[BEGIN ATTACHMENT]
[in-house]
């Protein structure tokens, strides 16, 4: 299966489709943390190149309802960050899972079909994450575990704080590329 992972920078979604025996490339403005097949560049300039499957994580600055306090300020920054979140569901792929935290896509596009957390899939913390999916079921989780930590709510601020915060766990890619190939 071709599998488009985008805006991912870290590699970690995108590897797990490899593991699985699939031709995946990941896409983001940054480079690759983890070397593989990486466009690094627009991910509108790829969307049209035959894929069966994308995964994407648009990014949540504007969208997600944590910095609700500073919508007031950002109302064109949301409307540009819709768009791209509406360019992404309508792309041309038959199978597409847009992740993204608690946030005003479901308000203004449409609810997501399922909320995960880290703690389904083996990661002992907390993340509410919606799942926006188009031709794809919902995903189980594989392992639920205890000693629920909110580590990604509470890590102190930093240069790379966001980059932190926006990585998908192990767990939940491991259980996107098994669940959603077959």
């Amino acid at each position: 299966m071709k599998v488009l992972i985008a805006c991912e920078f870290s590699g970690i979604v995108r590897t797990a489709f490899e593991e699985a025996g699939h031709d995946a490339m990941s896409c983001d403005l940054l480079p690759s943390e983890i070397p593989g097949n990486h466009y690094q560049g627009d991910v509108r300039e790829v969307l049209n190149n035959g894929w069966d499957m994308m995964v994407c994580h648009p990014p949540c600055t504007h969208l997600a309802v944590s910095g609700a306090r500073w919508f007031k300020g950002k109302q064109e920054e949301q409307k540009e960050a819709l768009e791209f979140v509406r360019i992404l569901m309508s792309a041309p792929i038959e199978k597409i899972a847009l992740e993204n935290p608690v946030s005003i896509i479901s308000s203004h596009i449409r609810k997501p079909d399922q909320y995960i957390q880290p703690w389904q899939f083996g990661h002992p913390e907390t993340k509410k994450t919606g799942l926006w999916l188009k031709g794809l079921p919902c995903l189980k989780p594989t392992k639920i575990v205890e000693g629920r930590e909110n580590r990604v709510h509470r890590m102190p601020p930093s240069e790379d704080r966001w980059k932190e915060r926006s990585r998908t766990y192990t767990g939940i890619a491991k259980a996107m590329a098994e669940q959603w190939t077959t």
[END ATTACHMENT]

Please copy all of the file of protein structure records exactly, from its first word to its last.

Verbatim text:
[in-house]
């Protein structure tokens, strides 16, 4: 299966489709943390190149309802960050899972079909994450575990704080590329 992972920078979604025996490339403005097949560049300039499957994580600055306090300020920054979140569901792929935290896509596009957390899939913390999916079921989780930590709510601020915060766990890619190939 071709599998488009985008805006991912870290590699970690995108590897797990490899593991699985699939031709995946990941896409983001940054480079690759983890070397593989990486466009690094627009991910509108790829969307049209035959894929069966994308995964994407648009990014949540504007969208997600944590910095609700500073919508007031950002109302064109949301409307540009819709768009791209509406360019992404309508792309041309038959199978597409847009992740993204608690946030005003479901308000203004449409609810997501399922909320995960880290703690389904083996990661002992907390993340509410919606799942926006188009031709794809919902995903189980594989392992639920205890000693629920909110580590990604509470890590102190930093240069790379966001980059932190926006990585998908192990767990939940491991259980996107098994669940959603077959």
């Amino acid at each position: 299966m071709k599998v488009l992972i985008a805006c991912e920078f870290s590699g970690i979604v995108r590897t797990a489709f490899e593991e699985a025996g699939h031709d995946a490339m990941s896409c983001d403005l940054l480079p690759s943390e983890i070397p593989g097949n990486h466009y690094q560049g627009d991910v509108r300039e790829v969307l049209n190149n035959g894929w069966d499957m994308m995964v994407c994580h648009p990014p949540c600055t504007h969208l997600a309802v944590s910095g609700a306090r500073w919508f007031k300020g950002k109302q064109e920054e949301q409307k540009e960050a819709l768009e791209f979140v509406r360019i992404l569901m309508s792309a041309p792929i038959e199978k597409i899972a847009l992740e993204n935290p608690v946030s005003i896509i479901s308000s203004h596009i449409r609810k997501p079909d399922q909320y995960i957390q880290p703690w389904q899939f083996g990661h002992p913390e907390t993340k509410k994450t919606g799942l926006w999916l188009k031709g794809l079921p919902c995903l189980k989780p594989t392992k639920i575990v205890e000693g629920r930590e909110n580590r990604v709510h509470r890590m102190p601020p930093s240069e790379d704080r966001w980059k932190e915060r926006s990585r998908t766990y192990t767990g939940i890619a491991k259980a996107m590329a098994e669940q959603w190939t077959t």